New Delhi, Sep 8 : The system of establishing Army cantonments across the country was a process set in motion by the British with the specific purpose of providing clean, peaceful and environment-friendly living conditions for the garrisons.
Certain civil areas were always included within the cantonments in order to avail basic support system for the garrison while the Boards that governed these areas provided municipal functions to the local population.
As many as 62 cantonments came into existence across the country under the Cantonments Act, 1924.
This Act, which provides for the governance and municipal activities within cantonment areas, was replaced by the Cantonments Act, 2006.
Most of the cantonment areas, which were set up miles away from cities, are no longer pictures of serenity and the idyllic life for which they were once known.
Over the years, cities have grown, expanded and proliferated around most cantonments in the country. This has resulted in congestion, pollution, population explosion, encroachment and unplanned development of civil areas within the cantonments.
Many Cantonment Boards, despite being allotted separate funds every year by the Ministry of Defence, fall back upon military services for discharging municipal functions.
Former Indian Defence Estate Service (IDES) officials who have served at the helm of affairs in various Cantonment Boards are of the unanimous opinion that population growth and rampant commercialisation in civil areas has resulted in robbing the cantonments of their peaceful existence.
Mittal, a retired IDES officer who has served on the boards of 18 cantonments in his career, told IANS growth in population has resulted in illegal constructions and unauthorised extensions of old houses.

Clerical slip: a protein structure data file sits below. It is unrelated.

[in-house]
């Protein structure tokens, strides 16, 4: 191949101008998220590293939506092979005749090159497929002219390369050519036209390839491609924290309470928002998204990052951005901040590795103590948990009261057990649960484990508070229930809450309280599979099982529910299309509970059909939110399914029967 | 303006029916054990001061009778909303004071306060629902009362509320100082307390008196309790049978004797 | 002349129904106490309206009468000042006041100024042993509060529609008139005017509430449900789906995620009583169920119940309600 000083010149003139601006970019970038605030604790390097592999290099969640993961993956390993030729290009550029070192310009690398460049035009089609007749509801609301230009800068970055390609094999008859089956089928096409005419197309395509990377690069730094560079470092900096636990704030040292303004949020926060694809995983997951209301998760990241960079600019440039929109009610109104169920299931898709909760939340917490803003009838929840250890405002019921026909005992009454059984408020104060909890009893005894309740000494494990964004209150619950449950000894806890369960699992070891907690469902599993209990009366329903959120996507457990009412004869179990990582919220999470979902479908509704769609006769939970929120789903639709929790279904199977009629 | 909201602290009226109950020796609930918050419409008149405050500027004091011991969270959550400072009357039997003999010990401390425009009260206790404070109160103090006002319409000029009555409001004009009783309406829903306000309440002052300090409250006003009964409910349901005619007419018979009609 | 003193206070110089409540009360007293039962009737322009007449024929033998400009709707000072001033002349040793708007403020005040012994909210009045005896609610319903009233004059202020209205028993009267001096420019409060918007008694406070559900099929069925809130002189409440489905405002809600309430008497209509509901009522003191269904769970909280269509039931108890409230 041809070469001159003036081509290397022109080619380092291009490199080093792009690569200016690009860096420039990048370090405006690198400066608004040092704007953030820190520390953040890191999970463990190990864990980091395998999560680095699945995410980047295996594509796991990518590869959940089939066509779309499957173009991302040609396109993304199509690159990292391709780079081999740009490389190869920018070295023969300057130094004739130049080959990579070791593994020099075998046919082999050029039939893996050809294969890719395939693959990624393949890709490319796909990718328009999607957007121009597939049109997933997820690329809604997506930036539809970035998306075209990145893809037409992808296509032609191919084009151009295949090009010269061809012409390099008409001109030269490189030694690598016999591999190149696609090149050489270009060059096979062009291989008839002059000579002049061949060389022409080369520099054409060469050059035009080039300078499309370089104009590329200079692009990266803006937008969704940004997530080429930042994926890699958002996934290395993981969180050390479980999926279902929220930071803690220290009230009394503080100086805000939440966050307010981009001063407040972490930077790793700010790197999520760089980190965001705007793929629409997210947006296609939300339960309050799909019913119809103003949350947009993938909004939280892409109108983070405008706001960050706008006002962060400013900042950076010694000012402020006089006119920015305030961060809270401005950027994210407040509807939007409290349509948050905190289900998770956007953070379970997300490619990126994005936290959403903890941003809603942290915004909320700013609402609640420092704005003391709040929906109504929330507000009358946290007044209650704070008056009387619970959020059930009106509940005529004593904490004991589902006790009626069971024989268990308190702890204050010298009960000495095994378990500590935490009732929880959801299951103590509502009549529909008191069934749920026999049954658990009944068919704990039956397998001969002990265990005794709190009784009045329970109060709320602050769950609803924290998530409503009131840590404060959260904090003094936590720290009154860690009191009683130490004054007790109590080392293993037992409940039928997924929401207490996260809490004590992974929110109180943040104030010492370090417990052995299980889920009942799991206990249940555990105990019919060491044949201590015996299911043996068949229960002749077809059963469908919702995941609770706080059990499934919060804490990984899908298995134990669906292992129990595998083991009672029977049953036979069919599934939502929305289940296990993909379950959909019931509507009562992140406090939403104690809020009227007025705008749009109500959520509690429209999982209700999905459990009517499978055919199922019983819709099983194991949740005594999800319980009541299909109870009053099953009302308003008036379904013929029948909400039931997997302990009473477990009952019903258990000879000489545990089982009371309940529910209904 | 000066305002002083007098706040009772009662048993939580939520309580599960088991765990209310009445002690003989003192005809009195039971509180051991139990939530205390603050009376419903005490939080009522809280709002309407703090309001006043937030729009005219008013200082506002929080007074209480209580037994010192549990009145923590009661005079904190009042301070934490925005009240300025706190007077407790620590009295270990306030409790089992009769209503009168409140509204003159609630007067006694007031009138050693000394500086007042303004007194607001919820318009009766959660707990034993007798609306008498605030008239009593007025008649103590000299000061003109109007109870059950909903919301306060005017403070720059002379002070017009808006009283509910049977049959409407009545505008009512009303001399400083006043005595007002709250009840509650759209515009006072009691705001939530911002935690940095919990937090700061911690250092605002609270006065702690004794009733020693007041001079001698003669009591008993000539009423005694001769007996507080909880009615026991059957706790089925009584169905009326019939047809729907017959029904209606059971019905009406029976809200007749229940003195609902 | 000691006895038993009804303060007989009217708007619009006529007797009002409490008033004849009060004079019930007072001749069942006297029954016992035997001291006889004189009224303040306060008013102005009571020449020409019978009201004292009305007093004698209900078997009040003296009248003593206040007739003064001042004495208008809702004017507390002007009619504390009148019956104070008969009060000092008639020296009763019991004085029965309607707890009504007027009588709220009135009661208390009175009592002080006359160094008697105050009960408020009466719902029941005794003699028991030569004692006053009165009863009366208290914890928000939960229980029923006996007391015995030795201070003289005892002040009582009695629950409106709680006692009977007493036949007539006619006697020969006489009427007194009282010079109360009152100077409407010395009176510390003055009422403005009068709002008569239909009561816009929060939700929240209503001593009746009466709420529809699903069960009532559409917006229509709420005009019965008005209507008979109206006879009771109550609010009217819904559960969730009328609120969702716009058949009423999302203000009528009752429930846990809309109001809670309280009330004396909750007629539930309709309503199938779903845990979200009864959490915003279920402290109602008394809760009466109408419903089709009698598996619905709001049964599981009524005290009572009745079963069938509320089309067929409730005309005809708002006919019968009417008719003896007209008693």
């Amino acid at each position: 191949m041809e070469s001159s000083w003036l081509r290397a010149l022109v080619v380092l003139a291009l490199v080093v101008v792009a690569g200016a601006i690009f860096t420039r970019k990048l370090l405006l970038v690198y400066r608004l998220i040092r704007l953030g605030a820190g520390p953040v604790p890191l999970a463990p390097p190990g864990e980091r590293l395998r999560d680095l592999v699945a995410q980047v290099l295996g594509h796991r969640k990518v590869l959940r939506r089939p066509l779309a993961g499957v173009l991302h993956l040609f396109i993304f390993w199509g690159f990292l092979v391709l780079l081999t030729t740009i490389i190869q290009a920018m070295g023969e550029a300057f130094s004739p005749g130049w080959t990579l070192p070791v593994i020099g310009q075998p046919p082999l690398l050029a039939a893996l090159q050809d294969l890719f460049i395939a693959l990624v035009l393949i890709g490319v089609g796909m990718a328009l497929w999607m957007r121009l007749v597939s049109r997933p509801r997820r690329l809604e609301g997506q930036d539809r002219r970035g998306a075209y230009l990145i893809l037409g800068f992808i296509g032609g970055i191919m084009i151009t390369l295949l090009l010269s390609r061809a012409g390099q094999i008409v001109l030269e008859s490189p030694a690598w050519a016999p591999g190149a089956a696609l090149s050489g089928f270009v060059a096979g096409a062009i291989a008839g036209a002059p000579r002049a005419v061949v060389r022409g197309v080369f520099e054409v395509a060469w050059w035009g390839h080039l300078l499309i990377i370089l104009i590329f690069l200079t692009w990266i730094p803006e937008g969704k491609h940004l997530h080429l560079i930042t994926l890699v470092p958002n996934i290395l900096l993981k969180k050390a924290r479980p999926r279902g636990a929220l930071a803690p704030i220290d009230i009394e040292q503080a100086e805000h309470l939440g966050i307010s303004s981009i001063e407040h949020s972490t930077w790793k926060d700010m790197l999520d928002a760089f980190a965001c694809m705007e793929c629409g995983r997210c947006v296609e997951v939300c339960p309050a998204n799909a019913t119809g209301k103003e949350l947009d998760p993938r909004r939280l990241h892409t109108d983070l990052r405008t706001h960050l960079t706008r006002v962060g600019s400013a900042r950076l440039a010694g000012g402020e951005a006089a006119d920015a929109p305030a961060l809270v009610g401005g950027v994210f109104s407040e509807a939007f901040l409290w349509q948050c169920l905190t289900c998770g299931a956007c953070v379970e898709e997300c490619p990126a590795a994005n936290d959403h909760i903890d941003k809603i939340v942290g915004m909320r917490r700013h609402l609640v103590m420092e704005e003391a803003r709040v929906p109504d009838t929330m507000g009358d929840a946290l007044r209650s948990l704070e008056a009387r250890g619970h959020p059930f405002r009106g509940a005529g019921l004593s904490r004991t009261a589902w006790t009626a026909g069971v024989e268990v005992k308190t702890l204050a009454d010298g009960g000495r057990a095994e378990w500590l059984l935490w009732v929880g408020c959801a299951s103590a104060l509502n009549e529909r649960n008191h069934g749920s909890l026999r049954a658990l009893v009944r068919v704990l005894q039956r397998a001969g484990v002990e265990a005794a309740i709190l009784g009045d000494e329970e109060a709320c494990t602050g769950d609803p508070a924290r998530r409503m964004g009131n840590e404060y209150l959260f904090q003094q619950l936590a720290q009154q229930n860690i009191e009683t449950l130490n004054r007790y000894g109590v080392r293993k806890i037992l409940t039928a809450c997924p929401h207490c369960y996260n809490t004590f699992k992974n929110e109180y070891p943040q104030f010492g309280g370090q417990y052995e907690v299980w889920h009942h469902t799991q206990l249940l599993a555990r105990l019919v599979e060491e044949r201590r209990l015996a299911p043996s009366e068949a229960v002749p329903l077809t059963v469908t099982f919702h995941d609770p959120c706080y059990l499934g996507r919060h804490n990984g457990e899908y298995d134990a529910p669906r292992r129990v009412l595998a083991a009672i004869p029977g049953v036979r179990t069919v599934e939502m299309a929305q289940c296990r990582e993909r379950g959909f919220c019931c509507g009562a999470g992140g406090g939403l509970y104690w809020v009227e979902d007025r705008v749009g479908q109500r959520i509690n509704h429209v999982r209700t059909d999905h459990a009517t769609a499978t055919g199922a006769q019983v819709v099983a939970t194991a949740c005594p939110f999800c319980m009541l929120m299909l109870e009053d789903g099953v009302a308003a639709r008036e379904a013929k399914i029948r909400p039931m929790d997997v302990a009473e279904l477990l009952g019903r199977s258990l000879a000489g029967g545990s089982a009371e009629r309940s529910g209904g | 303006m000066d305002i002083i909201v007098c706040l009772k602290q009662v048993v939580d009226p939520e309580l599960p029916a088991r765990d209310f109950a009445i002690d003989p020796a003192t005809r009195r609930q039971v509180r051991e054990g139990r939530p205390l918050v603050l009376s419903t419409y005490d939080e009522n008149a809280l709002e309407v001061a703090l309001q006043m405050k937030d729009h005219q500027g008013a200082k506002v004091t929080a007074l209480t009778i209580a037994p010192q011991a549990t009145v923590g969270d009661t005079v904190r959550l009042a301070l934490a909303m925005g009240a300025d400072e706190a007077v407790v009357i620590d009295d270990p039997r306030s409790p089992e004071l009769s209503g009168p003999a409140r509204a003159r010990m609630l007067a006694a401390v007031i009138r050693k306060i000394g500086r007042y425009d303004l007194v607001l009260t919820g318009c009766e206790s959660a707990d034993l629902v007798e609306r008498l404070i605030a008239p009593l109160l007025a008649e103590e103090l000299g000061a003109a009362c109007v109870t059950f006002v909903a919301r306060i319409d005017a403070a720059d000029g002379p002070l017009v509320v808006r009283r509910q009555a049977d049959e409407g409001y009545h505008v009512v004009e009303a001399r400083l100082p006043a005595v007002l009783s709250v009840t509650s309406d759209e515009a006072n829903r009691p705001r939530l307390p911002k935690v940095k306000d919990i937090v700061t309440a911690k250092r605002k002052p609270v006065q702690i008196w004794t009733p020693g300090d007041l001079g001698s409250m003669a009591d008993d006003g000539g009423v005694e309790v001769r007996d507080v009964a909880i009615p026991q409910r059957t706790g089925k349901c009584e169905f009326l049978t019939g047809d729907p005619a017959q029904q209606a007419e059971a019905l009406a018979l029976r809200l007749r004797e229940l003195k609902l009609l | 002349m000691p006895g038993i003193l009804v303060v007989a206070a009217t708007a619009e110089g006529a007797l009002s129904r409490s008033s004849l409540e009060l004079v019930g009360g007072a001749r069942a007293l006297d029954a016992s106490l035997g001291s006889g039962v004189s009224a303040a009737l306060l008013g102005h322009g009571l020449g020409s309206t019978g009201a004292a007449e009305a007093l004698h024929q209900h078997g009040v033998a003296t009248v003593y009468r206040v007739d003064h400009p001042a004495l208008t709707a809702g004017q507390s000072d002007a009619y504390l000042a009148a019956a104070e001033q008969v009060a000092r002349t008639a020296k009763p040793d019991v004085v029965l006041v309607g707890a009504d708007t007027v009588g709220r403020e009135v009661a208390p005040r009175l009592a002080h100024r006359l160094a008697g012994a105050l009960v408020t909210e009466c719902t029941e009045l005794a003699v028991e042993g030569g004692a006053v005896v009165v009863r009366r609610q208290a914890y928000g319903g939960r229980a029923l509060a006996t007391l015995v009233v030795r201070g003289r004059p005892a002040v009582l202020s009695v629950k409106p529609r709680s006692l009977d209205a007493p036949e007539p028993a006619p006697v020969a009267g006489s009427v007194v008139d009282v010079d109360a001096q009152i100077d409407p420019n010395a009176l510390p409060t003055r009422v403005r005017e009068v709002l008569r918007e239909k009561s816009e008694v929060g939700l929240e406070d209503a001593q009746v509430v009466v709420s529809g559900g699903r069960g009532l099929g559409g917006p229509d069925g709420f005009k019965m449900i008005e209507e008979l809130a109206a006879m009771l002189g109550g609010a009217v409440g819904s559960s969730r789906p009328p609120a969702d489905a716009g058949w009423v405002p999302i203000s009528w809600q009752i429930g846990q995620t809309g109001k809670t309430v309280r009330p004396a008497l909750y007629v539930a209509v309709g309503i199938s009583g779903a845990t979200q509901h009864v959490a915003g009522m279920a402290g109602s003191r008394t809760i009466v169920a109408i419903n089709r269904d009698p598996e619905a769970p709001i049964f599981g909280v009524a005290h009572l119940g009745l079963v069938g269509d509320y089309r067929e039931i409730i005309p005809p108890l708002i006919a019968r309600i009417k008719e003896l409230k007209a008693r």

"Civil areas within cantonments used to be sparsely populated years ago.
But population has increased manifold resulting in fragmentation of land. Consequently, there have been illegal constructions over fragmented land within households. In addition, transfer of land lease within these civil areas is permissible even to outsiders. It has led to rampant commercialisation of properties too. The defence ministry could spare unused land at its disposal for the civilian population and land lease transfer should be allowed only to original inhabitants," said Mittal.
Civil areas have also been marred by the problem of rampant commercialisation with no checks in place.
There is public thoroughfare and diversion of city traffic through cantonments owing to traffic congestion on main roads due to unbridled increase in number of four-wheelers and two-wheelers.
In many cases, land lease agreements between government and local residents in civil areas have expired.
The government has a policy in place to convert leasehold land into freehold property.
According to retired IDES officer Ajay Kumar, former Principal Director (Defence Estates) of the Southwestern Command, thousands of cases for freehold conversion are pending with the ministry.
"The government is fighting a losing battle with the public.
The new Act of 2006 resolved several problems with cantonments. But land issues are still with the Defence Ministry. Unless the government renews the leases or allows freehold purchase, there will be unauthorised constructions and crowding.
The state governments have also been responsible for congesting cantonment areas. Open grounds near cantonments which were once used by troops for camping at night have been converted into public utilities, bus stands, court complexes, hospitals or commercial complexes by many state governments," Kumar told IANS.